It all starts at the top. Or the bottom, depending on what matters most.
Last week, I wrote about how Aaron Rodgers, the quarterback of the Green Bay Packers, had yelled “I still own you!” at Chicago fans during a game at Soldier Field earlier in the year. I also wrote that he does indeed “own” them, if we’re talking wins and losses — and that I hoped, as a fan of the Chicago Bears, they would have enough pride to beat the Packers last night, if only for what I saw as his unprofessionalism.
For the first half, it seemed like they might. But, knowing Rodgers, if he has 33 seconds, he can score 33 points, so no lead was safe.
And I know what happened. That first half, the Bears played pretty well, better than they’ve played most of the year, and it looked like they had not only read his quote but had likely had it running through their brains the night before, replacing the sheep they should have been counting.
Then halftime came, and they had time to think. And, in that silence, as we often know too well, the doubts and fears probably came crashing in. And the energy they were playing with in the first half quickly drained away.
Which is why, when the second half started, they looked like a different team. And I’m not just saying that for dramatic effect. They literally looked like they had gone in at halftime and been replaced by a whole new set of guys. Scared ones.
But that’s not what this post is about. This post is about what happened afterwards, during the postgame news conference, when Packers receiver Allen Lazard wore a shirt with the words “I still own you!’ on it.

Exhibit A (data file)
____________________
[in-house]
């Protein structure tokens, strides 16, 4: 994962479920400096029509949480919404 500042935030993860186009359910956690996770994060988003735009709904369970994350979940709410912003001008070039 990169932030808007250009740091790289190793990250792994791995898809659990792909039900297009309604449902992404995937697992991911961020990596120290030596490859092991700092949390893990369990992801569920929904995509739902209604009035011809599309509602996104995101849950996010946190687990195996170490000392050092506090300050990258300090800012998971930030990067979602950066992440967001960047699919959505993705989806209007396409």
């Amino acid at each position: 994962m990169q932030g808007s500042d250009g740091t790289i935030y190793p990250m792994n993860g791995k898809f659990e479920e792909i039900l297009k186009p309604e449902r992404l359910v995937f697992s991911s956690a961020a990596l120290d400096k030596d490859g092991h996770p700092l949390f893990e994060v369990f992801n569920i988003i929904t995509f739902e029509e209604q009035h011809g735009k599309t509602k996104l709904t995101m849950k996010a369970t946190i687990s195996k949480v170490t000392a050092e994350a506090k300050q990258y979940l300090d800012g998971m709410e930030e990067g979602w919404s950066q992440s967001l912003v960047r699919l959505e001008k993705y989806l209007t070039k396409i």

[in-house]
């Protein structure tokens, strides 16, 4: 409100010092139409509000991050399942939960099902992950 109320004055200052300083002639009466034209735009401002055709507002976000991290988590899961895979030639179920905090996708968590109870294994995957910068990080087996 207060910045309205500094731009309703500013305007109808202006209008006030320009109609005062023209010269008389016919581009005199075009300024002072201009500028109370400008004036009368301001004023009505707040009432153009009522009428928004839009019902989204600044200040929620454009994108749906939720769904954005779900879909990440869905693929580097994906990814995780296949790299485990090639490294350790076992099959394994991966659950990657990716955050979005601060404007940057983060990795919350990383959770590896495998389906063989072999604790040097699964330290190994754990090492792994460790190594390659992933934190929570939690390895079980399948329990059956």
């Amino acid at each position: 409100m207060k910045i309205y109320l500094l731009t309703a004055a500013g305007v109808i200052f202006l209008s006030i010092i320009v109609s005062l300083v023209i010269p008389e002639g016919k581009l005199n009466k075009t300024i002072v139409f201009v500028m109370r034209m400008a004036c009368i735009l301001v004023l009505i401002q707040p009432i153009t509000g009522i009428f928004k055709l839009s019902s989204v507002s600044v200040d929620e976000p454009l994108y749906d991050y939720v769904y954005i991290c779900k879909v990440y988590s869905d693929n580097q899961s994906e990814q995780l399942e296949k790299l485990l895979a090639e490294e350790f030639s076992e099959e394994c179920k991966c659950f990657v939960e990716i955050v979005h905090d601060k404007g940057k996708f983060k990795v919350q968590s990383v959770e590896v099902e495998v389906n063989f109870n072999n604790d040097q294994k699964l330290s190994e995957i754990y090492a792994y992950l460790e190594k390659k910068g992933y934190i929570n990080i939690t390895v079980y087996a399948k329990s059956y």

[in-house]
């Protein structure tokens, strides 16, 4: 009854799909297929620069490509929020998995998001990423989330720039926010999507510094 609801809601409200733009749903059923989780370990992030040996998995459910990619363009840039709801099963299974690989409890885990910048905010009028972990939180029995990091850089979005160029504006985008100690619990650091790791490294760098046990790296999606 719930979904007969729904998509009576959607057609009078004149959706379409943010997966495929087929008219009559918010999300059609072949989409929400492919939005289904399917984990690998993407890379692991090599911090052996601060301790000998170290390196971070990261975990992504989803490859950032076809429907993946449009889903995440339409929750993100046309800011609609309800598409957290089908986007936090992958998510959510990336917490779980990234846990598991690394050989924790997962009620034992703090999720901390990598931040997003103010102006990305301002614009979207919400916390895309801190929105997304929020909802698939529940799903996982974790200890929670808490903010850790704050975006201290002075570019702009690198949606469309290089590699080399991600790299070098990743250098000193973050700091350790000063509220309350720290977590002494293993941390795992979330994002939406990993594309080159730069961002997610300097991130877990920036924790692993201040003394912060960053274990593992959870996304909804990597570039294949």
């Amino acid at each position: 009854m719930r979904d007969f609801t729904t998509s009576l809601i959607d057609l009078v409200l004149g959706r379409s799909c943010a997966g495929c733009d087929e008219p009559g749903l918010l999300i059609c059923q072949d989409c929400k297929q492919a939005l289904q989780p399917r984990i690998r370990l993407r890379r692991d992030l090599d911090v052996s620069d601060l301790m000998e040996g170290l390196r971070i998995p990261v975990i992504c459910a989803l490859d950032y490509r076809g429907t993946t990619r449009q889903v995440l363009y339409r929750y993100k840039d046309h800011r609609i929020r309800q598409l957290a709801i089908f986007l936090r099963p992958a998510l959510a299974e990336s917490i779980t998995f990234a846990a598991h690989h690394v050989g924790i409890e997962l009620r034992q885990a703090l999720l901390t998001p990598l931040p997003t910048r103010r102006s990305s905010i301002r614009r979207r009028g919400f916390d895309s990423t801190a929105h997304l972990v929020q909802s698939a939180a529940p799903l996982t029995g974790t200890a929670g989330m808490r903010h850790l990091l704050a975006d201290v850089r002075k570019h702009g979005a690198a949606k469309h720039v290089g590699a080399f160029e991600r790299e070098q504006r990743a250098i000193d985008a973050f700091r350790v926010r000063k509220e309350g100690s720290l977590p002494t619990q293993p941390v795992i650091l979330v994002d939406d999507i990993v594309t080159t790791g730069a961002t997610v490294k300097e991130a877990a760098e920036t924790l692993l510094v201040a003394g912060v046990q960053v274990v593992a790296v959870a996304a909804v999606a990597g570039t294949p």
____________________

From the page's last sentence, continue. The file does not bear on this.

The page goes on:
Turns out, according to ESPN, that Packers running back AJ Dillon had them made after that first game.
So, why am I writing about this again? Can’t I just realize it’s all in fun, part of the game, and stop acting like a whiny Bears fan?
Because it’s not, it isn’t unless we allow it to be, and because this is about something bigger. Namely, the power of leadership, or lack thereof, especially when we need it most.
Aaron Rodgers made a statement that tells me a lot about him. Then his teammates saw that it was ok to do so, and that it got attention, so they followed suit.
And now it’s become more accepted in the Packers organization.
That’s how these things go. One small thing builds upon the next, until one culture dies and a new one is born. One that might not be so kind.
They say leaders live at the top of organizational charts. But anyone watching the news, or working in a toxic environment, knows that’s not always true.
As far as I’m concerned, without getting overly serious, we’re here to “Stay Gold,” as quoted in “The Outsiders” movie about a Robert Frost poem.
The Packers’ colors are Green and Gold. And, though I’m a Bears fan, I’ve always thought they did it the right way.
Stay Gold, Packers.
From this Blue and Orange fan, please stay gold.
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